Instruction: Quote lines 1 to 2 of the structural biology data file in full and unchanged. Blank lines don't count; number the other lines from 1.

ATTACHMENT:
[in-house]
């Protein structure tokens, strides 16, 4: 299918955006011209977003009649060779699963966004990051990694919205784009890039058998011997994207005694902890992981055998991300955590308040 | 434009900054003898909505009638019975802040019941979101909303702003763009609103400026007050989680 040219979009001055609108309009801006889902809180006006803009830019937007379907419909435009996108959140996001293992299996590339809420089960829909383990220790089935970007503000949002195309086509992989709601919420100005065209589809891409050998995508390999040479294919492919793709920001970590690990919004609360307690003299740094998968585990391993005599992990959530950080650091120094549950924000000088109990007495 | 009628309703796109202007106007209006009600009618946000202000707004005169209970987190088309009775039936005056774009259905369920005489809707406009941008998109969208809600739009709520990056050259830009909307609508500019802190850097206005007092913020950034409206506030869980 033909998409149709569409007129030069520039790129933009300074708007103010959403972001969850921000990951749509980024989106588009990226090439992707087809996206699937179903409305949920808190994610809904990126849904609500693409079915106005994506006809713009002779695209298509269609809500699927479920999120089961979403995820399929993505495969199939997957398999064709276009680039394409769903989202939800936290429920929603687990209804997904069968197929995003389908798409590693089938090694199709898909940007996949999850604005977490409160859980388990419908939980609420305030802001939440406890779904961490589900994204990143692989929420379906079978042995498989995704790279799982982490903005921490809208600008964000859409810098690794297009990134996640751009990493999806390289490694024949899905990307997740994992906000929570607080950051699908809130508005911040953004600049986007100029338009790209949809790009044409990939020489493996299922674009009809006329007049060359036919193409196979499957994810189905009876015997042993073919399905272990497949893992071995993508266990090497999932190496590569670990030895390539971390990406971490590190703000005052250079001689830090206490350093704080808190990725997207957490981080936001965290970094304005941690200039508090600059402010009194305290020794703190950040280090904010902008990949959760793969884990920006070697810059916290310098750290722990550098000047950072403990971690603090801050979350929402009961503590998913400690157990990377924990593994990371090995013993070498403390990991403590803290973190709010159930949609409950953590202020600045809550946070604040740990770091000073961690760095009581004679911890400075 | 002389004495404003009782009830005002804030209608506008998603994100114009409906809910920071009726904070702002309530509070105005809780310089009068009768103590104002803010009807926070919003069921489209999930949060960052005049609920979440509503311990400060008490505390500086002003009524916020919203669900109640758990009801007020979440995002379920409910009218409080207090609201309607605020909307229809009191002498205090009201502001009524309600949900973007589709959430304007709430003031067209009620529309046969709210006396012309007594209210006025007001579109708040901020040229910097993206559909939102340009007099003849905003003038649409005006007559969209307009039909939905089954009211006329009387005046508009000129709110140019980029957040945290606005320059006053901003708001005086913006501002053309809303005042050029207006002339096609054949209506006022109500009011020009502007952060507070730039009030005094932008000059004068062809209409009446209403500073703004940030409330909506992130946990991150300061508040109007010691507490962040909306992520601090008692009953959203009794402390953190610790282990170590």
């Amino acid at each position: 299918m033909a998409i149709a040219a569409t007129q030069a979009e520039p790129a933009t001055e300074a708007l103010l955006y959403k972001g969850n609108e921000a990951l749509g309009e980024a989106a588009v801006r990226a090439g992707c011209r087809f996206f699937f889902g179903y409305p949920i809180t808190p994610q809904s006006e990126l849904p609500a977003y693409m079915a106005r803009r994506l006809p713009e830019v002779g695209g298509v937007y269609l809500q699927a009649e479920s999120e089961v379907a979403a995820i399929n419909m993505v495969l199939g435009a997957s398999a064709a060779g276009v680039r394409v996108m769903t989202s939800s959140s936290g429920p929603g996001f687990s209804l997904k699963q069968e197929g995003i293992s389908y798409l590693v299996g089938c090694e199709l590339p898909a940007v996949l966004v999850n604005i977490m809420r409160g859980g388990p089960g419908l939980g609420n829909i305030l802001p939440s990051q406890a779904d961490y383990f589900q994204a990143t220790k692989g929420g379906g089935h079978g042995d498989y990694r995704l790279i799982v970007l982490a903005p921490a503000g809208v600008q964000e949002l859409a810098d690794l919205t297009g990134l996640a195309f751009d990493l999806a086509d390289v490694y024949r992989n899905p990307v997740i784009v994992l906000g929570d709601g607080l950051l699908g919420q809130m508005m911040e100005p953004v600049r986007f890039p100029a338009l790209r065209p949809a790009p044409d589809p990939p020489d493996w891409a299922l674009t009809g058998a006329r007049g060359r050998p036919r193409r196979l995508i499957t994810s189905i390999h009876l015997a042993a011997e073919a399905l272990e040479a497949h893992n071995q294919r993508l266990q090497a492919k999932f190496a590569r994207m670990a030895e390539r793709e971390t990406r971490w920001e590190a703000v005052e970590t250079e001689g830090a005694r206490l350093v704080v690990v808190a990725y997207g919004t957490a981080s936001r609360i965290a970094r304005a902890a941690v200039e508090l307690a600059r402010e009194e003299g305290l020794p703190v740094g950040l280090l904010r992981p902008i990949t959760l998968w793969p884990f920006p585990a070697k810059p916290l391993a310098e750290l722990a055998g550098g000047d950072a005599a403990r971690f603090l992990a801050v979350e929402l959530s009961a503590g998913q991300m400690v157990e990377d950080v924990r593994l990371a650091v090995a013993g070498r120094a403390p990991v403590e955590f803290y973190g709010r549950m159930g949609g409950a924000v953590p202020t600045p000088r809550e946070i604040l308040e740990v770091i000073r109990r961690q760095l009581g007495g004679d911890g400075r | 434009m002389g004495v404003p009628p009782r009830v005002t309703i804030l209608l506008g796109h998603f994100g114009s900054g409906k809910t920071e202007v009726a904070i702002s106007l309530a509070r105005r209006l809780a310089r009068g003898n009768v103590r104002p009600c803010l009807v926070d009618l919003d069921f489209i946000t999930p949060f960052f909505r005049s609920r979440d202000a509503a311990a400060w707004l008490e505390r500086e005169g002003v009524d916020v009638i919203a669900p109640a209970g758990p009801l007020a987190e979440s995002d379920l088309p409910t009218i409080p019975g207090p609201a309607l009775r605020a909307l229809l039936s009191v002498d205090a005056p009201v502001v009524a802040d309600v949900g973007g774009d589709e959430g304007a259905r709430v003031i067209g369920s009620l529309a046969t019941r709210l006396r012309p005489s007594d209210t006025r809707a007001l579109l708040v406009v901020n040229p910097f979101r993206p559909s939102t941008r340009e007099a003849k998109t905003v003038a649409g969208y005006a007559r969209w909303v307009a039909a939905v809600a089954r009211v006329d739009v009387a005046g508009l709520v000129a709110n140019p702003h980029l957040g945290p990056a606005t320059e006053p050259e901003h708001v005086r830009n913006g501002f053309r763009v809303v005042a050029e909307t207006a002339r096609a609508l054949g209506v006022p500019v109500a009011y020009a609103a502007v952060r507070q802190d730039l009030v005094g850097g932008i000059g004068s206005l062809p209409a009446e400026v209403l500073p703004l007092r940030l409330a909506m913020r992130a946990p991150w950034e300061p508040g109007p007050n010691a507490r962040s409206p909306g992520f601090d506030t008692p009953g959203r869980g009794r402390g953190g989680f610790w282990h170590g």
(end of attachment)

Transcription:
[in-house]
């Protein structure tokens, strides 16, 4: 299918955006011209977003009649060779699963966004990051990694919205784009890039058998011997994207005694902890992981055998991300955590308040 | 434009900054003898909505009638019975802040019941979101909303702003763009609103400026007050989680 040219979009001055609108309009801006889902809180006006803009830019937007379907419909435009996108959140996001293992299996590339809420089960829909383990220790089935970007503000949002195309086509992989709601919420100005065209589809891409050998995508390999040479294919492919793709920001970590690990919004609360307690003299740094998968585990391993005599992990959530950080650091120094549950924000000088109990007495 | 009628309703796109202007106007209006009600009618946000202000707004005169209970987190088309009775039936005056774009259905369920005489809707406009941008998109969208809600739009709520990056050259830009909307609508500019802190850097206005007092913020950034409206506030869980 033909998409149709569409007129030069520039790129933009300074708007103010959403972001969850921000990951749509980024989106588009990226090439992707087809996206699937179903409305949920808190994610809904990126849904609500693409079915106005994506006809713009002779695209298509269609809500699927479920999120089961979403995820399929993505495969199939997957398999064709276009680039394409769903989202939800936290429920929603687990209804997904069968197929995003389908798409590693089938090694199709898909940007996949999850604005977490409160859980388990419908939980609420305030802001939440406890779904961490589900994204990143692989929420379906079978042995498989995704790279799982982490903005921490809208600008964000859409810098690794297009990134996640751009990493999806390289490694024949899905990307997740994992906000929570607080950051699908809130508005911040953004600049986007100029338009790209949809790009044409990939020489493996299922674009009809006329007049060359036919193409196979499957994810189905009876015997042993073919399905272990497949893992071995993508266990090497999932190496590569670990030895390539971390990406971490590190703000005052250079001689830090206490350093704080808190990725997207957490981080936001965290970094304005941690200039508090600059402010009194305290020794703190950040280090904010902008990949959760793969884990920006070697810059916290310098750290722990550098000047950072403990971690603090801050979350929402009961503590998913400690157990990377924990593994990371090995013993070498403390990991403590803290973190709010159930949609409950953590202020600045809550946070604040740990770091000073961690760095009581004679911890400075 | 002389004495404003009782009830005002804030209608506008998603994100114009409906809910920071009726904070702002309530509070105005809780310089009068009768103590104002803010009807926070919003069921489209999930949060960052005049609920979440509503311990400060008490505390500086002003009524916020919203669900109640758990009801007020979440995002379920409910009218409080207090609201309607605020909307229809009191002498205090009201502001009524309600949900973007589709959430304007709430003031067209009620529309046969709210006396012309007594209210006025007001579109708040901020040229910097993206559909939102340009007099003849905003003038649409005006007559969209307009039909939905089954009211006329009387005046508009000129709110140019980029957040945290606005320059006053901003708001005086913006501002053309809303005042050029207006002339096609054949209506006022109500009011020009502007952060507070730039009030005094932008000059004068062809209409009446209403500073703004940030409330909506992130946990991150300061508040109007010691507490962040909306992520601090008692009953959203009794402390953190610790282990170590």